The Times West Virginian

WVU Sports

June 29, 2014

McAfee, now a punter in NFL, wants to kick field goals

MORGANTOWN — Former West Virginia kicker Pat McAfee never was one to shy away from a challenge.

Punt? Sure. Placekick? Sure. Kickoff? Certainly.

At West Virginia, he averaged 43.7 yards per punt, scored 364 career points kicking and even proved a force on kickoff coverage with nine tackles.

He even played a key role in what well may have been the greatest victory of the Rich Rodriguez era, his onside kick being recovered by WVU, allowing the Mountaineers to tie in regulation on a 1-yard Steve Slaton run what would be a 46-44 victory over Louisville in triple overtime, the game in which quarterback Pat White first displayed his greatness.

A seventh-round draft pick at Indianapolis, McAfee went on to become one of the best punters in the NFL, while also proving himself to be a star personality with a radio talk show and active in area charities.

And he’s still at it, for he told the Indianapolis Star recently that he has been making 60-plus yard field goals in practice and that he wants to replace Adam Vinatieri as placekicker as well as punting when Vinatieri calls it a career.

“If I keep making 66-yard field goals in practice every day that’ll help out a lot,” McAfee said. “I think it’s going to get to the point it’s going to be very hard for them to say ‘No,’ whenever that time comes, whenever Vinny leaves.”

The newspaper reported that McAfee even made a 72-yard, wind-aided field goal.

“I think we could legitimately go from 75 yards. Not even a question about it,” McAfee said. “I think in warmups I’d be able to hit from 80, like full strain. Probably try it a couple of times.”

In current WVU news, Clint Trickett is convinced no one saw the real quarterback he can be a year ago due to his late arrival after transferring from Florida State and then injuring his shoulder.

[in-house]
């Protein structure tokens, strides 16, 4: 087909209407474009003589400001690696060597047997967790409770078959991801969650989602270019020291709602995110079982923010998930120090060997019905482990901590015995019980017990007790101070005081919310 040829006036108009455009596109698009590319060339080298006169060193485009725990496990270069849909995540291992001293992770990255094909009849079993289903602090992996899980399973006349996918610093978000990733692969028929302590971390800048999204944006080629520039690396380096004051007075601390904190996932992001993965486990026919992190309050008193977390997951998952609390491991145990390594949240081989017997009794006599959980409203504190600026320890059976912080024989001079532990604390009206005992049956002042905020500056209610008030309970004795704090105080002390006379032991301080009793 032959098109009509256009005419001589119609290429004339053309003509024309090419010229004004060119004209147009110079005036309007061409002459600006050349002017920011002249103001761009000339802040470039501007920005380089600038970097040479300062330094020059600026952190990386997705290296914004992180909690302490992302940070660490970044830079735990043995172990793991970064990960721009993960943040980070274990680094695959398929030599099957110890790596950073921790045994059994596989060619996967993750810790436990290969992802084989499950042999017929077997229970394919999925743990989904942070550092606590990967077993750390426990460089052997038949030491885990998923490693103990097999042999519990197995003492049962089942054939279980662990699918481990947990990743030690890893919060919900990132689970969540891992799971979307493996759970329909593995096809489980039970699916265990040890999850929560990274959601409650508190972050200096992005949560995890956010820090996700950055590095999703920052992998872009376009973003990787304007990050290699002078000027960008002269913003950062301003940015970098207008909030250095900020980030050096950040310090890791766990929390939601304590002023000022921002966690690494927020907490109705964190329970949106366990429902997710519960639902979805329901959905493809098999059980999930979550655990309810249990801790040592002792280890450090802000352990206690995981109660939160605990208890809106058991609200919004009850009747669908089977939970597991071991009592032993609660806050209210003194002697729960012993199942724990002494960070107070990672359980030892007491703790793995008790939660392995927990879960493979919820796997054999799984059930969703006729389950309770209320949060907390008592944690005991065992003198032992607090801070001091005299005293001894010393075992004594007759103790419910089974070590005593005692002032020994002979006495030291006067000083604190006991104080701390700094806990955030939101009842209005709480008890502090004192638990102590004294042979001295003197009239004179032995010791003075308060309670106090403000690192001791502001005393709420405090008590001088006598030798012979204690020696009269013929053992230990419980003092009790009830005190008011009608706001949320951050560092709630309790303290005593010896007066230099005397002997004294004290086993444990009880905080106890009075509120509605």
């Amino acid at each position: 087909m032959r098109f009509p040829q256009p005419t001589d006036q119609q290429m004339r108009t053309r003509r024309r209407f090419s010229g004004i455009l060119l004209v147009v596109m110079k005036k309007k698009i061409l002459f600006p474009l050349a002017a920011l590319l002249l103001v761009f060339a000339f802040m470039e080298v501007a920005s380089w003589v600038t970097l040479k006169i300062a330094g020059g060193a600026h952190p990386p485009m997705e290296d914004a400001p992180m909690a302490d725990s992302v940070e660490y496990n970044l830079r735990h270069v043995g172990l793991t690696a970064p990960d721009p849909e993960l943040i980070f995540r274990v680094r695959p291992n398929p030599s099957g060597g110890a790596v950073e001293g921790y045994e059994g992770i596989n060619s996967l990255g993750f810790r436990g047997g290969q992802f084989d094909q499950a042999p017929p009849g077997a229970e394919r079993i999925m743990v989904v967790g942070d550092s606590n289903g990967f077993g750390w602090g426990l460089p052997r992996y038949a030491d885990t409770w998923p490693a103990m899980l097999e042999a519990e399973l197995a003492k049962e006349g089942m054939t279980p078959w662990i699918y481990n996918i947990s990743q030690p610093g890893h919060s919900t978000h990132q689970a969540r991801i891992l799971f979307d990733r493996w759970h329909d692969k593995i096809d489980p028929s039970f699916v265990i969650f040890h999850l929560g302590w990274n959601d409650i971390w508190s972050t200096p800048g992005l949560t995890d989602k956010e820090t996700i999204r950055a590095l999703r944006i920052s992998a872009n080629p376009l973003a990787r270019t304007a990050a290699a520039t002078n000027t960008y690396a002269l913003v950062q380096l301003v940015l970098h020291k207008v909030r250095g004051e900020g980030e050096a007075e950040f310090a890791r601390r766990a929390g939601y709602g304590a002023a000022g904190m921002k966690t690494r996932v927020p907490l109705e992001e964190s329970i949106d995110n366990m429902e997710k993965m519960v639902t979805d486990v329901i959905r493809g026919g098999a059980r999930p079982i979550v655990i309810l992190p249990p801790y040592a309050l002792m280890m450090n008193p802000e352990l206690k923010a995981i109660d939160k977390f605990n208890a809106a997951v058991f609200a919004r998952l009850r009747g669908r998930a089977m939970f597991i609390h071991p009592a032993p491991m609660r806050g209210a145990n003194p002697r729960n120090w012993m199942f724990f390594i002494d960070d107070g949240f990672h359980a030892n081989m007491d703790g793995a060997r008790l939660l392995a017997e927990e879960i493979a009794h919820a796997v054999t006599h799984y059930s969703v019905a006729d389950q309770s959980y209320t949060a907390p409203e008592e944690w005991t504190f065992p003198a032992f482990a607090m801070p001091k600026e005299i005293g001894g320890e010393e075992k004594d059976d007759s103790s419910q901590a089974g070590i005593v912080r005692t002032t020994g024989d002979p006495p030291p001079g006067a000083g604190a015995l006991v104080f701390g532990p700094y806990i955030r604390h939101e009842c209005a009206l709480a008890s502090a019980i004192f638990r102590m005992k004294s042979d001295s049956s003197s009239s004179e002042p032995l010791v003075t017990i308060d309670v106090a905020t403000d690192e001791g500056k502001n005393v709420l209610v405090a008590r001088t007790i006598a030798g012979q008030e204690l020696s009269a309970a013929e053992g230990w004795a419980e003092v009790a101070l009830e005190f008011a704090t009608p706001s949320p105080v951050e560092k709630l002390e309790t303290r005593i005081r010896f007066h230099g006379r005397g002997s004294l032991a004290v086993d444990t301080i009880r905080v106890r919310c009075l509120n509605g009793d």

Now, he says, he has something to prove.

“This offense produces a lot of good quarterbacks. I obviously wasn’t one of them last year. I’d like to be one of them this year … numbers-wise, wins-wise,” he said.

Holgorsen’s offense has always seen quarterbacks flourish, from Geno Smith at West Virginia to Brandon Weeden at Oklahoma State to Case Keenum at Houston to Graham Harrell and Cody Hodges at Texas Tech.

West Virginia is counting also on a lot of things to lead to an improved defense.

It begins with Tony Gibson being elevated to coordinator. The addition of the veteran Tom Bradley, who had 33 years with Joe Paterno, gives the first-year coordinator the depth of experience to call on.

But mostly it is the players.

Not necessarily better athletes, just older, more experienced players than a year ago.

“Can you compare our roster to Texas and Oklahoma right now? I don’t know,” Gibson said. “But from where we were a year ago at this time, I like what I see. I like the way we matured. I like that their bodies have gotten bigger and stronger and faster. It’s another year of experience.”

Experience is the one thing a coach can’t teach. To get it, you have to be out there playing, see how opponents come at you, experience the tricks of the trade and learn to overcome them … Bigger, stronger, faster and smarter can make a huge difference and the Mountaineers are counting on that.

West Virginia is counting on another aspect that you can’t coach to improve itself as a team.

Running back coach JaJuan Seider, a former WVU quarterback before transferring to Florida A&M where he was national Player of the Year and an NFL draft choice, explains it best.

“You talk about the brotherhood, being close as a team,” he said. “Since I’ve been back, this is as close as I’ve seen them. They are making each other accountable both on the field and off the field. That’s when you know you have growth in the team. It’s an ‘I’m not going to let you down and you’re not going to let me down.’ They believe it’s their team now.”

A team has to take possession of itself, something that never happened last season as they tried to get by for the first time without Geno Smith, Tavon Austin and Steadman Bailey.

“They were out there playing with no leaders and they don’t know if they are playing week to week to be a leader. They don’t understand their role because they are still learning the offense,” Seider said. “It’s like junior college kids. You get them for two years, but you really only have them for one year because it takes a year to get going.”

Follow Bob Hertzel on Twitter @bhertzel.

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